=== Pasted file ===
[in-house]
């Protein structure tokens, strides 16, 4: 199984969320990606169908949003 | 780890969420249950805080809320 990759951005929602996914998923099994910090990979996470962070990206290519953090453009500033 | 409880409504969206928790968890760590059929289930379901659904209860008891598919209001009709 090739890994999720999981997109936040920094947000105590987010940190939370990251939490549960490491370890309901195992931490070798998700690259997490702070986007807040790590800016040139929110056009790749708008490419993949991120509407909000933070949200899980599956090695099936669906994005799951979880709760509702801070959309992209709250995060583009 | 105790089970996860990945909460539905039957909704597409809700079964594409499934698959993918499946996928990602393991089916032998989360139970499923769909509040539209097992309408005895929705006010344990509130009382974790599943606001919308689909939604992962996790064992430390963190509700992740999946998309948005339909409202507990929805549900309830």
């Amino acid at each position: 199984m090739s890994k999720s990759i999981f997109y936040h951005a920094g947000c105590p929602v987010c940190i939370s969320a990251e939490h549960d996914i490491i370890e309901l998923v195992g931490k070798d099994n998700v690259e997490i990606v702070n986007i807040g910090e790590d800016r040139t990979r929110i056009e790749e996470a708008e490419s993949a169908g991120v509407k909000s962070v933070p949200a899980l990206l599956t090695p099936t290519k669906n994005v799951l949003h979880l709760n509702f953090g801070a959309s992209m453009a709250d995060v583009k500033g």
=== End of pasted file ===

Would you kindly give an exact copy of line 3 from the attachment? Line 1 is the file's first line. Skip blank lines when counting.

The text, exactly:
């Amino acid at each position: 199984m090739s890994k999720s990759i999981f997109y936040h951005a920094g947000c105590p929602v987010c940190i939370s969320a990251e939490h549960d996914i490491i370890e309901l998923v195992g931490k070798d099994n998700v690259e997490i990606v702070n986007i807040g910090e790590d800016r040139t990979r929110i056009e790749e996470a708008e490419s993949a169908g991120v509407k909000s962070v933070p949200a899980l990206l599956t090695p099936t290519k669906n994005v799951l949003h979880l709760n509702f953090g801070a959309s992209m453009a709250d995060v583009k500033g």